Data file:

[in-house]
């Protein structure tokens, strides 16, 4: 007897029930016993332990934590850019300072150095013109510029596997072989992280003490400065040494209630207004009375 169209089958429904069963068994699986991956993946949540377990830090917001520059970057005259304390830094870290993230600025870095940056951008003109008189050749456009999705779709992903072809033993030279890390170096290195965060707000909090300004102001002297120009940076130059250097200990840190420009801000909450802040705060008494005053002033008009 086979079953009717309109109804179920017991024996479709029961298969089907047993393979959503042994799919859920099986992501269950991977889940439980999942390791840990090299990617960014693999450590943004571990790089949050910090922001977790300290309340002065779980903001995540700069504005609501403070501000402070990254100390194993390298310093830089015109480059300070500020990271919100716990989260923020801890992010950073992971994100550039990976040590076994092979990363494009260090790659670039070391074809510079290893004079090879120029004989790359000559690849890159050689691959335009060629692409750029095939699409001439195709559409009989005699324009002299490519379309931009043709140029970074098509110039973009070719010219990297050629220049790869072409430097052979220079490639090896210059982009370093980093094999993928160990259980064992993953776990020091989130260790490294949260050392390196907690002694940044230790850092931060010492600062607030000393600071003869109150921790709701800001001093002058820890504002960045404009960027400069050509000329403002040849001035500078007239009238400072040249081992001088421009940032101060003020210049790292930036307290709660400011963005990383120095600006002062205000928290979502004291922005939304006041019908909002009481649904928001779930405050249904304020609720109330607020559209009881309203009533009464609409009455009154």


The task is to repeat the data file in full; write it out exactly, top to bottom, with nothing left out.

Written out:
[in-house]
């Protein structure tokens, strides 16, 4: 007897029930016993332990934590850019300072150095013109510029596997072989992280003490400065040494209630207004009375 169209089958429904069963068994699986991956993946949540377990830090917001520059970057005259304390830094870290993230600025870095940056951008003109008189050749456009999705779709992903072809033993030279890390170096290195965060707000909090300004102001002297120009940076130059250097200990840190420009801000909450802040705060008494005053002033008009 086979079953009717309109109804179920017991024996479709029961298969089907047993393979959503042994799919859920099986992501269950991977889940439980999942390791840990090299990617960014693999450590943004571990790089949050910090922001977790300290309340002065779980903001995540700069504005609501403070501000402070990254100390194993390298310093830089015109480059300070500020990271919100716990989260923020801890992010950073992971994100550039990976040590076994092979990363494009260090790659670039070391074809510079290893004079090879120029004989790359000559690849890159050689691959335009060629692409750029095939699409001439195709559409009989005699324009002299490519379309931009043709140029970074098509110039973009070719010219990297050629220049790869072409430097052979220079490639090896210059982009370093980093094999993928160990259980064992993953776990020091989130260790490294949260050392390196907690002694940044230790850092931060010492600062607030000393600071003869109150921790709701800001001093002058820890504002960045404009960027400069050509000329403002040849001035500078007239009238400072040249081992001088421009940032101060003020210049790292930036307290709660400011963005990383120095600006002062205000928290979502004291922005939304006041019908909002009481649904928001779930405050249904304020609720109330607020559209009881309203009533009464609409009455009154």